Moving from pathological to productive melancholia: Daughters who survive loss in Joyce Carol Oates’s short fiction

Author Identifier


Date of Award


Document Type



Edith Cowan University

Degree Name

Doctor of Philosophy


School of Arts and Humanities

First Supervisor

Debra Dudek


This thesis examines the pervasive violence and emotional injuries inflicted upon the female characters in Joyce Carol Oates’s short fiction, where the women suffer tremendous loss. While critics have discussed what losses occur because of the various depraved and damaging acts, there is little literature exploring the consequences of these losses. I offer a more nuanced approach to interrogate Oates’s work, avoiding a simplistic tainting of Oates’s women as mere victims, and instead focusing on how that loss is apprehended: that is, analysing what is left after loss, and how this loss shapes the individual. Although the female protagonists often remain fixed in a melancholic disposition, I contend the women are victims of childhood traumas who reveal melancholia of their worlds, not as pathology, but as a productive state of being. Part One contextualises the dominant critical responses to Oates’s female protagonists, and outlines the attachment, trauma, and loss theories I use to analyse the diverse representations of traumatic experience, loss, and melancholia in Oates’s literature. Part Two interrogates three short stories from early in Oates’s career, published during the 1960s. Part Three examines three stories spanning the 1970s, 1980s, and 1990s, with one story for each decade of the middle years of Oates’s oeuvre. Part Four reflects on three of Oates’s later stories from the 2000s. Whether the daughter’s loss is the result of her father or her mother, all the female characters undertake what is required to survive their trauma: freeing melancholia from pathology and reassigning it as a healthy response to grief.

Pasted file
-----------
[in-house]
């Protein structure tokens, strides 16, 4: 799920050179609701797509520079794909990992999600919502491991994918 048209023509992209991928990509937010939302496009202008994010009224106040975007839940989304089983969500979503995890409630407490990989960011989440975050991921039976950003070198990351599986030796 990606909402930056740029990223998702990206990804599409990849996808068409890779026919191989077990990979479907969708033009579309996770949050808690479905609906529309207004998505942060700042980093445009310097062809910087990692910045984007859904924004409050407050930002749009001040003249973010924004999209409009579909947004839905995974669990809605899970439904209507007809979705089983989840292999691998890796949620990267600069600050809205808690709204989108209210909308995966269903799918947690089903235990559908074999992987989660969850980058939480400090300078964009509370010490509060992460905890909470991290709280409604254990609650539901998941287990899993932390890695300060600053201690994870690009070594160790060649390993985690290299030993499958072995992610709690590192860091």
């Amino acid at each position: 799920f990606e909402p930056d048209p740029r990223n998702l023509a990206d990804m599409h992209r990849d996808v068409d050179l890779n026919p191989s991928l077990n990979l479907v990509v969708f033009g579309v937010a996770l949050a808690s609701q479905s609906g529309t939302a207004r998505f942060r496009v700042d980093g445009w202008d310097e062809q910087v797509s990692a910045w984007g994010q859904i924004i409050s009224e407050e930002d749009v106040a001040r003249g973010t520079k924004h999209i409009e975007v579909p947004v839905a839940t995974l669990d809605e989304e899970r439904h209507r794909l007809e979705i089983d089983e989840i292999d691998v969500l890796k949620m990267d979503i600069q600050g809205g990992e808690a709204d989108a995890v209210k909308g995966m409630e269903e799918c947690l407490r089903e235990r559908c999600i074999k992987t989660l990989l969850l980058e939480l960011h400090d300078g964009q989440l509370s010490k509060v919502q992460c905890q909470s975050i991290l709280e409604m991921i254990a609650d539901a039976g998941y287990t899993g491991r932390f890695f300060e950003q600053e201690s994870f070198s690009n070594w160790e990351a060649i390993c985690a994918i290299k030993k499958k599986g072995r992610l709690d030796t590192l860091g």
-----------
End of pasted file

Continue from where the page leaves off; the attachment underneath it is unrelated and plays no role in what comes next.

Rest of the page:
Access Note

Access to this thesis is embargoed until 18th July 2028.

Access to this thesis is restricted. Please see the Access Note below for access details.